Book Review by Pule Lechesa
Book: Bo naka di maripa
Author: TSELISO MASOLANE
The multi-faceted Sesotho Literary Museum Curator, Tseliso Masolane has published his scintillating Sesotho poetry anthology titled; Bo naka di maripa equally translated in English as Life is rigmarole.
It is discernible that the title of the book is quite apposite and prudently chosen as Masolane’s poems chronicle many facets of life’s complexities. It can be rightly regarded as a must read, a page-turner, coherent, didactic and thought-provoking to boot.
I want to briefly draw readers’ attention to one of such thought-provoking and morally charging poems which is Kgowanatshwana, meaning in street lingo a “Coconut.” In this poem the poet laments the manner in which some blacks now raise their children, allowing them to behave like disrespectful euro-centric children. The first stanza reads thus in Sesotho:
Ka re ke dumedisa ngwana ka hlollwa,
Ngwana a mpuela se bodila sa metsing,
A re “kutmoning nika,” yaka ke a lora,
Ngwana ke enwa e se e le kgowanatshwana.
You know what, experience has taught me that the quintessence of the original message is often and inevitably lost in the translation. Nevertheless for the sake of my English speaking readers I deem it fit to attempt to translate some of these Sesotho poems and sentences that I referred to into English:
Exchange of greetings with a boy left me gaping,
Replied he disrespectfully in whites’ odd language,
He to mine chagrin said: “Good morning Nigger!”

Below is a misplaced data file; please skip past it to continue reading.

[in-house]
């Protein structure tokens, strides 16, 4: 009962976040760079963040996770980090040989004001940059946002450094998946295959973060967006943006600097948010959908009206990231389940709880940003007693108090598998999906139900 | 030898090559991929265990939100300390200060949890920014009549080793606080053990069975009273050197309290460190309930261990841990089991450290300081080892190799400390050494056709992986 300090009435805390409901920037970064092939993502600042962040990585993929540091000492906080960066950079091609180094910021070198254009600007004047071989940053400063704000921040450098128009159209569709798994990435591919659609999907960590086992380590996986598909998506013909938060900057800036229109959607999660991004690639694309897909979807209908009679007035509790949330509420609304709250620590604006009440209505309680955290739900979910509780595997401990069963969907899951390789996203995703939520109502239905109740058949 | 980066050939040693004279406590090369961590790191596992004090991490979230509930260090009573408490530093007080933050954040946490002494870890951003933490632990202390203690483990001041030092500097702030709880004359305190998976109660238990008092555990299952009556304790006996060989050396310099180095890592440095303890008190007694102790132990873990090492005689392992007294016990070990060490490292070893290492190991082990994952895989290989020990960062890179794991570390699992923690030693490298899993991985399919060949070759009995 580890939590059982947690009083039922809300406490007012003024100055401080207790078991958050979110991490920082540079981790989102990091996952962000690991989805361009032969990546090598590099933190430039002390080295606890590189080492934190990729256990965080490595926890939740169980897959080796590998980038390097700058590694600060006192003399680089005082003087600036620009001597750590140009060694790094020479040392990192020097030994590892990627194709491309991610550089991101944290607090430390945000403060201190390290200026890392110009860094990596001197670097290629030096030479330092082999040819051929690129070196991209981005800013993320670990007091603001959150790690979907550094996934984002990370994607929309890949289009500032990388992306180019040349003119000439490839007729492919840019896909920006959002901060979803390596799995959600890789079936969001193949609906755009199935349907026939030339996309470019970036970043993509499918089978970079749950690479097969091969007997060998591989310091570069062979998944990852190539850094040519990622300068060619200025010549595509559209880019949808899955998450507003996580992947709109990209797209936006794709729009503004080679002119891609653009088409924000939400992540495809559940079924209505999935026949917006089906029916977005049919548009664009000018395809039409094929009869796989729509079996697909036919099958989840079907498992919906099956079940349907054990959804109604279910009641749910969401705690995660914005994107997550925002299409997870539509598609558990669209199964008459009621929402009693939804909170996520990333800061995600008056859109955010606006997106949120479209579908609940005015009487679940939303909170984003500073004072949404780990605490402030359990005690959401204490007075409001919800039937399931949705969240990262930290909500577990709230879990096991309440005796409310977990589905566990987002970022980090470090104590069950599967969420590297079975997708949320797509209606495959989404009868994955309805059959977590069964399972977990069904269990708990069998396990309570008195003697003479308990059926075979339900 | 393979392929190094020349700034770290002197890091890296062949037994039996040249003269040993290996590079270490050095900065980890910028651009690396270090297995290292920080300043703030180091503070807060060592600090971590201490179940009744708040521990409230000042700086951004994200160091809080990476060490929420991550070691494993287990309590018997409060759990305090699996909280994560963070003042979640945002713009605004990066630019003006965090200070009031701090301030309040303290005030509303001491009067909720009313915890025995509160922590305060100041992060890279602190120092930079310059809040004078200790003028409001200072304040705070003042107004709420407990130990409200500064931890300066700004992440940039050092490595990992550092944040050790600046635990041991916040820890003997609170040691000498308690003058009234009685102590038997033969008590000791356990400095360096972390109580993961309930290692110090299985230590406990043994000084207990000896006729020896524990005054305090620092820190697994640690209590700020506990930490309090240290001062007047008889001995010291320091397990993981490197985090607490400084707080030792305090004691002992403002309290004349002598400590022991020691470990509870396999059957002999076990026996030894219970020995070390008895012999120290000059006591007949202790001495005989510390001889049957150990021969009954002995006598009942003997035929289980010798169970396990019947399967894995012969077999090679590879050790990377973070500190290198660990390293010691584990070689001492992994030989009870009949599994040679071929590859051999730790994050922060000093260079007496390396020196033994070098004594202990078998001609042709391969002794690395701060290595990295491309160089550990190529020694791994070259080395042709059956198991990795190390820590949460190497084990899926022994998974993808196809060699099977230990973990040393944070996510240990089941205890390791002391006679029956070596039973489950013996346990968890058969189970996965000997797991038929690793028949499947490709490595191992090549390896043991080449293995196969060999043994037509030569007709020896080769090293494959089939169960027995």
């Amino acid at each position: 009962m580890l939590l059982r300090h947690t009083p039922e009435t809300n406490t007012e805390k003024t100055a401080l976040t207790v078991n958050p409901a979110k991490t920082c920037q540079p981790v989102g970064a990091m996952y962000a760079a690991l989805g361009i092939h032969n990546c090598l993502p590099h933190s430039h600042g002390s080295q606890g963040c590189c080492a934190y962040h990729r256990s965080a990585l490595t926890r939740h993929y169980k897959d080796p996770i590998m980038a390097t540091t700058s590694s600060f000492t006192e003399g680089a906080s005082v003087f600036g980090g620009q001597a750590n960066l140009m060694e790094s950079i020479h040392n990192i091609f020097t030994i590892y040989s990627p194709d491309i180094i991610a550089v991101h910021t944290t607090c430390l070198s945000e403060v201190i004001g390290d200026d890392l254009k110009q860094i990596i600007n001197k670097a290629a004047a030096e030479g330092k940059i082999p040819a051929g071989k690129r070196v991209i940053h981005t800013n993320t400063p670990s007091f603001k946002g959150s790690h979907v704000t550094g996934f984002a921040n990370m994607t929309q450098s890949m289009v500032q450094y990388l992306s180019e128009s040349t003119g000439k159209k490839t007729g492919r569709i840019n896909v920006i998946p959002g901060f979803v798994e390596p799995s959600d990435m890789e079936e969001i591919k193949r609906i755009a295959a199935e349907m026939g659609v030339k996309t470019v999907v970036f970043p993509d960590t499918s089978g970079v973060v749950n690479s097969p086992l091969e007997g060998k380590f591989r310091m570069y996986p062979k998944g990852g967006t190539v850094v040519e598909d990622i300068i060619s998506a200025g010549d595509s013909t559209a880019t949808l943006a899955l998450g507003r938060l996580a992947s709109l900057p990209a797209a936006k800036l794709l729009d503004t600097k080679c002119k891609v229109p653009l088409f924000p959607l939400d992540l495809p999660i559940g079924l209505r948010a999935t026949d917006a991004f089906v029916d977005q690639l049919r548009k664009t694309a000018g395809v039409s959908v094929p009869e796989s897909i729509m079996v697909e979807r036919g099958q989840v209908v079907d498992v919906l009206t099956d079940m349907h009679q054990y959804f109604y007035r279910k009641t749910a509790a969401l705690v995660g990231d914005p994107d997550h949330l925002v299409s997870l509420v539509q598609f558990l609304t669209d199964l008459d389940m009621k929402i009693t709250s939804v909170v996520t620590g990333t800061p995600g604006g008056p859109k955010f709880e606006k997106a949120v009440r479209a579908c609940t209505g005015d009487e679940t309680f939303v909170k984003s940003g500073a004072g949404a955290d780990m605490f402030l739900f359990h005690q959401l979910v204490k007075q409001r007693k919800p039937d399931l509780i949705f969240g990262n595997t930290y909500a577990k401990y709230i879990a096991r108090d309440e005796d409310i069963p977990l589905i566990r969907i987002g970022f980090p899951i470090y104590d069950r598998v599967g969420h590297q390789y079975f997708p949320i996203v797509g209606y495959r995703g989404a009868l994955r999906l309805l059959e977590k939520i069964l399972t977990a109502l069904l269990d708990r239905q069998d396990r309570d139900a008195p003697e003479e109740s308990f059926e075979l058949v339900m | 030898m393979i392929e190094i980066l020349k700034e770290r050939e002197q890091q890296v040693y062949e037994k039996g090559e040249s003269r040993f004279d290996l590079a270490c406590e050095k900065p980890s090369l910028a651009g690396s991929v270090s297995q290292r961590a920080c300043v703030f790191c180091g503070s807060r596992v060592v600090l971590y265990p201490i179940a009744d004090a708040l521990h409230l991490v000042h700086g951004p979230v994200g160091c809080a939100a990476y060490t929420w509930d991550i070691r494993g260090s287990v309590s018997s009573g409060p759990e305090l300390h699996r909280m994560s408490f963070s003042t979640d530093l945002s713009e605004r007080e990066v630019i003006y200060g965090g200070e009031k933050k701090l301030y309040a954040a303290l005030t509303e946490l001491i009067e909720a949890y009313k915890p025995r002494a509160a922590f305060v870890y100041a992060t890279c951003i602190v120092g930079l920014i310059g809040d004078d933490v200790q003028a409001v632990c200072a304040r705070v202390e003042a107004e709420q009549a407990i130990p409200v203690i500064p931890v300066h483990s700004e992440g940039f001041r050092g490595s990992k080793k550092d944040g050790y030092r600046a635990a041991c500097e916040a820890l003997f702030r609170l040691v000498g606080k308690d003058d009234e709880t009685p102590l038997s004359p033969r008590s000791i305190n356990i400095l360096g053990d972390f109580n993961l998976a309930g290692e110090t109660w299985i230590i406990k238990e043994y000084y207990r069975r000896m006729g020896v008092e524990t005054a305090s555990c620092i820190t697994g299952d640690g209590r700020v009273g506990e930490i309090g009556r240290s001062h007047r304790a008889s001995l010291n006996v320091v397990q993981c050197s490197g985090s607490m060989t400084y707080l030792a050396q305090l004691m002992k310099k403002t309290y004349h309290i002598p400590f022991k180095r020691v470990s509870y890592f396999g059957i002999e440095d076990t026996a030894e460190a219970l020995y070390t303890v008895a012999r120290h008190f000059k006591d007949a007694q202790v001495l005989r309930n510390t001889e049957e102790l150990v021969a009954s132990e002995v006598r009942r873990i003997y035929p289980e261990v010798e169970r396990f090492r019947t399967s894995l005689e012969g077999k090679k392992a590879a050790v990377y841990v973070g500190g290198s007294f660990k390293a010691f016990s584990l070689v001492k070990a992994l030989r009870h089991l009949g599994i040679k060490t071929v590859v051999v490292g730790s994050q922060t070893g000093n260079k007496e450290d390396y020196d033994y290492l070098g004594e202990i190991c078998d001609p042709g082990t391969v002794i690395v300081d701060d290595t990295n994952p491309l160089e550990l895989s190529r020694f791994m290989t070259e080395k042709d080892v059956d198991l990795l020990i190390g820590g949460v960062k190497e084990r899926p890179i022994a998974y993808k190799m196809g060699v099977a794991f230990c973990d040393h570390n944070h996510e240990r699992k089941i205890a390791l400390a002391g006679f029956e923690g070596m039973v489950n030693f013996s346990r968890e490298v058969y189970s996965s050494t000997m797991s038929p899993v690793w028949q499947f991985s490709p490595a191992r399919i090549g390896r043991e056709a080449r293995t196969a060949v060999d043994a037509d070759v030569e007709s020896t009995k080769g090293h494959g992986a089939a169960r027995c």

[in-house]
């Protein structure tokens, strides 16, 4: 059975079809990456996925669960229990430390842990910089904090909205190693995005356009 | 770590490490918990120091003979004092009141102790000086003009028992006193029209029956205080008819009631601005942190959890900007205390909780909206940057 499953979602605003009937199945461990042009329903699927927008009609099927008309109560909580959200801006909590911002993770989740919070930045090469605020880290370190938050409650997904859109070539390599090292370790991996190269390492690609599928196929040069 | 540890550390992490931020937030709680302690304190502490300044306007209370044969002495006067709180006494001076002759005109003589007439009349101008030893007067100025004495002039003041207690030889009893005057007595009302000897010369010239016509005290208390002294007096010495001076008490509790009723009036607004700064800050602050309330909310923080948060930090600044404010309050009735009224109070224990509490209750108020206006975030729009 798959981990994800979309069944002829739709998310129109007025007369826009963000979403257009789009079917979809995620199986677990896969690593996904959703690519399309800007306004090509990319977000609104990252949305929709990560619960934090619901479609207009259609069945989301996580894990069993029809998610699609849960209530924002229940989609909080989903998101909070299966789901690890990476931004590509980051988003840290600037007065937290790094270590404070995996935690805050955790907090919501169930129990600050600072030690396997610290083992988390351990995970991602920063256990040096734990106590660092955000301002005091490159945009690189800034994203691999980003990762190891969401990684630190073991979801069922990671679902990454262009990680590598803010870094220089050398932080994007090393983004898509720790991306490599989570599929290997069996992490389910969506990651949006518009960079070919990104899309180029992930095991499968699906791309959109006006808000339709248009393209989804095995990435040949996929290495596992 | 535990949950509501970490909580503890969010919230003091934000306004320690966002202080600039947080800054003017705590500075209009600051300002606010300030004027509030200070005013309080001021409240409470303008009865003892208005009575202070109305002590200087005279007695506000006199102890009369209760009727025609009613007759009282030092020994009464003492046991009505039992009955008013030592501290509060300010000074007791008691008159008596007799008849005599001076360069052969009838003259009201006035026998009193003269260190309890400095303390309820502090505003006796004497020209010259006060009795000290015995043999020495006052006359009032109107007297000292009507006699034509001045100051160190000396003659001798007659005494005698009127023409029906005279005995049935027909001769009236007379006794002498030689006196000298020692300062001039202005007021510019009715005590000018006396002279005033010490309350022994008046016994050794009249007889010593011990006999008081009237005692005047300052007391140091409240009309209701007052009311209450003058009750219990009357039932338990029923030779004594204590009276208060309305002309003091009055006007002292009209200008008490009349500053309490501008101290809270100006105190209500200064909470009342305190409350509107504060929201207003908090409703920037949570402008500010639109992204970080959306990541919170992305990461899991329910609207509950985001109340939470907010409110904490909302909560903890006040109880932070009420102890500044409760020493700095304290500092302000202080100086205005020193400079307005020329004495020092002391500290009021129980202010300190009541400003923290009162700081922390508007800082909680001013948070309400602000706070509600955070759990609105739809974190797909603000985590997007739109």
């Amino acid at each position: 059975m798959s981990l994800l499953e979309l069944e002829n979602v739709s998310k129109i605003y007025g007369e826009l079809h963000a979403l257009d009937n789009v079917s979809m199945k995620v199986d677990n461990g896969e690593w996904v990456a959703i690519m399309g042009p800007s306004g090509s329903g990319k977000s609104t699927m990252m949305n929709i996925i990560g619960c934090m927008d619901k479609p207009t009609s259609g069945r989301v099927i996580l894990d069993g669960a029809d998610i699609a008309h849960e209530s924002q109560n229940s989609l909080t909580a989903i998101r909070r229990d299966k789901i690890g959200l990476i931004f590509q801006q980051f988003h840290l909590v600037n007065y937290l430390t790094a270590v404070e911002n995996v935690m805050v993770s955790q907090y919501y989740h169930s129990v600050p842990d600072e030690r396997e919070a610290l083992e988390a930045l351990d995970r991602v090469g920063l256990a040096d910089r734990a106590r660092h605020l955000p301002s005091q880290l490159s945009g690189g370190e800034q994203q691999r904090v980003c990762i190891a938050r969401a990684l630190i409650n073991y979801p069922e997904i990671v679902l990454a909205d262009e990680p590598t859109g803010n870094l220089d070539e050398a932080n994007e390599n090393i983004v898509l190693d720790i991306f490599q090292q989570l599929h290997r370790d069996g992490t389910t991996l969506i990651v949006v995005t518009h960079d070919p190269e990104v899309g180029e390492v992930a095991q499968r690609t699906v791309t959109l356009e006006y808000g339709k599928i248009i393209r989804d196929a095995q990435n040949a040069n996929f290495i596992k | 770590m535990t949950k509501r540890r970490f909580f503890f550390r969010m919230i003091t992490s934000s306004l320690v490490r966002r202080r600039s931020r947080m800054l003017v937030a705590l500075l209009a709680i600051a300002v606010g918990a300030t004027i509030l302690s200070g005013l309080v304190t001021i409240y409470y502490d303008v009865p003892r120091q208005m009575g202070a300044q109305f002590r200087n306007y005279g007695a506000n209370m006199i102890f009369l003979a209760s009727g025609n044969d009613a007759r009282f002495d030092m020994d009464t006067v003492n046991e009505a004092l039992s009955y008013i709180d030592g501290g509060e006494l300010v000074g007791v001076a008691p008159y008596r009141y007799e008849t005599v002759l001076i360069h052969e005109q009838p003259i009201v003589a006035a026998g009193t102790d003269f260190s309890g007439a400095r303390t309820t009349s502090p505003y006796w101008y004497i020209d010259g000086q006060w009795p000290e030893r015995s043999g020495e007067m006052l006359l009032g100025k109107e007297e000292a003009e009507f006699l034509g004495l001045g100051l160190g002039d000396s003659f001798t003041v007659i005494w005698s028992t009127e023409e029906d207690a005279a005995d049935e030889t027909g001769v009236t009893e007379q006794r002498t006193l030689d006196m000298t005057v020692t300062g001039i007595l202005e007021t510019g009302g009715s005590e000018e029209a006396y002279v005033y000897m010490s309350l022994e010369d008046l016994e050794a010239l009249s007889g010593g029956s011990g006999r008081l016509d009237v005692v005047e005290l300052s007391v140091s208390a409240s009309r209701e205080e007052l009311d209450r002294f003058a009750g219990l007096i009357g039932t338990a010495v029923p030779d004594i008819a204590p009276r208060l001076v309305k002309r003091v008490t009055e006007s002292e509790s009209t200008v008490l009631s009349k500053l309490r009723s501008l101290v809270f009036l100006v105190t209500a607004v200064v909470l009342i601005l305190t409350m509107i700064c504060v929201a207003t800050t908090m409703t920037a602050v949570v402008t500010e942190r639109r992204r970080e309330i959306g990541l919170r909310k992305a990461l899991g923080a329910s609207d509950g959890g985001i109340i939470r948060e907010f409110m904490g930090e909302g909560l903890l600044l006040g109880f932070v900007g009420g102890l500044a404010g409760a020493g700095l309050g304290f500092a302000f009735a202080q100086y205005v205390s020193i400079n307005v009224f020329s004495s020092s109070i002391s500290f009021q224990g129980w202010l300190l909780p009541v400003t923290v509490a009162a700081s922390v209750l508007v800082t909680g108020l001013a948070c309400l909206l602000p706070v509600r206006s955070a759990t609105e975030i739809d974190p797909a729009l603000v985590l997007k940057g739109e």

This seemed like I was caught up in some sort of reverie,
Black outside and white inside, a typical coconut child.
After reading this poem the well-tutored reader’s mind might well go to Franz Fanon’s ideology, simply couched here as a reluctance of many Blacks to make “a constant effort to avoid their true selves, their individuality; to annihilate their identity as black.” Seemingly, the poet shares Fanon’s sentiment as his deep-seated concern is that so many blacks no longer teach their children to speak their mother tongues eloquently and love their culture.
According to the poet, his friend’s children converse in English with their nasal passages bizarrely twisted. They all have English names such as Macdonald, Marry Anne and so forth. It is didactic as it teaches us that this situation must be nipped in the bud. His worry is that our culture is fast deteriorating amidst the youth.
It is also worth mentioning that the poet’s poems have echoes of some of the great panjandrums of Sesotho literature such as Winston Mohapi, Dr KPD Maphalla, Jim Mokoena and many others. You can also see that some of his poems were influenced by prevailing socio-political aspects.
Poems such as Sekehela tsebe (Be all ears!), Tau ya leloko la Rantsho (The lion of Azania) and Mofoka (Kind of creature) are protest poems.
BAHALE BA RONA
Phororong tsa madi a bana ba batho,
Ka bona mefehelo le menyepetsi,
Ha ata dikgutsana lenyenenyene,
Bahlolohadi ba tlala ntlo,
Ba re bakela mahlomola.
Fatsheng lena la manyampetla sethala,
Ho sutha dikakapa natla tsa ho tshetjwa,
Ho ketoha dikgabane ho sala mofoka,
Bona bo nthofela, baqabanyi le mahata.
Tsenene ya lefu tjhatjhametsa nna,
Ke mpe ke ye badimong kgotso e hlahe,
Hoba ho wa dikwankwetla tsa setjhaba mofela,
Ho sala rona bohaholetho, melora.
Mmokeng wa dingangele bo okanketsang,
Moo ho setseng rona methwaela,
Bo nna ha ke tsebe ke a fihla,
Leha ditaba di le mosenekeng ho le thata,
Pelong tsa rona le ke ke la hlakoha.
Meya ya bora ya hwasa ya tlala lefatshe,
Moo ho setseng rona methwaela,
Bo nna ha ke tsebe ke a fihla,
Leha ditaba di le mosenekeng ho le thata,
Pelong tsa rona le ke ke la hlakoha
Lona batshireletsi ba setjhaba boreng,
Maphelong a rona le tla dula le phela,
Eyang ka kgotso Moreneng,
Lona bahale ba rona.
The English version reads thus: